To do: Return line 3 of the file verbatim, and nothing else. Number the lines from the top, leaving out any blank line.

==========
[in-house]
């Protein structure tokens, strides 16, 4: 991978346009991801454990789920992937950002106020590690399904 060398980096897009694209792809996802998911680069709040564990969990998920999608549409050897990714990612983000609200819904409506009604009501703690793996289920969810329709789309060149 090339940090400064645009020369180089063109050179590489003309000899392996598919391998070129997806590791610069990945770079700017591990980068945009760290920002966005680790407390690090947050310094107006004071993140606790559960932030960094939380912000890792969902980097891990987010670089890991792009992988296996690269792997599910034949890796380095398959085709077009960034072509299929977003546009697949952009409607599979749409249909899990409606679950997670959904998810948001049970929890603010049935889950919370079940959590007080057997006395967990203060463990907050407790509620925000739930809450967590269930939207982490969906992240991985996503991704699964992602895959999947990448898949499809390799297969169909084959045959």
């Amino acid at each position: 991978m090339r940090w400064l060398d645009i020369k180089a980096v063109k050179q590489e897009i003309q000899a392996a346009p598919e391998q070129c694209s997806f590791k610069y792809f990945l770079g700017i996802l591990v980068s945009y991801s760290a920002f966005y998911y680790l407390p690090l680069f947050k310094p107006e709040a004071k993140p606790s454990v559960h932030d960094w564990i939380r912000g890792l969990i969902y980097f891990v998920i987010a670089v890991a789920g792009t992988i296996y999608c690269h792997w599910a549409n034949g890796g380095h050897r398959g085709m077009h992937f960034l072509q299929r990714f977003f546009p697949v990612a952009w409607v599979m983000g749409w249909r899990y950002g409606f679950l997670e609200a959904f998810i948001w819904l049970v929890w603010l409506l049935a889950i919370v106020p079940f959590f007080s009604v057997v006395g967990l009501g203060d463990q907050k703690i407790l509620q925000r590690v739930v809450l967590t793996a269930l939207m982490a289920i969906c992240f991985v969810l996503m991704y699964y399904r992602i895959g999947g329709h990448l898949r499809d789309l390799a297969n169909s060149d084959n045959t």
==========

């Amino acid at each position: 991978m090339r940090w400064l060398d645009i020369k180089a980096v063109k050179q590489e897009i003309q000899a392996a346009p598919e391998q070129c694209s997806f590791k610069y792809f990945l770079g700017i996802l591990v980068s945009y991801s760290a920002f966005y998911y680790l407390p690090l680069f947050k310094p107006e709040a004071k993140p606790s454990v559960h932030d960094w564990i939380r912000g890792l969990i969902y980097f891990v998920i987010a670089v890991a789920g792009t992988i296996y999608c690269h792997w599910a549409n034949g890796g380095h050897r398959g085709m077009h992937f960034l072509q299929r990714f977003f546009p697949v990612a952009w409607v599979m983000g749409w249909r899990y950002g409606f679950l997670e609200a959904f998810i948001w819904l049970v929890w603010l409506l049935a889950i919370v106020p079940f959590f007080s009604v057997v006395g967990l009501g203060d463990q907050k703690i407790l509620q925000r590690v739930v809450l967590t793996a269930l939207m982490a289920i969906c992240f991985v969810l996503m991704y699964y399904r992602i895959g999947g329709h990448l898949r499809d789309l390799a297969n169909s060149d084959n045959t």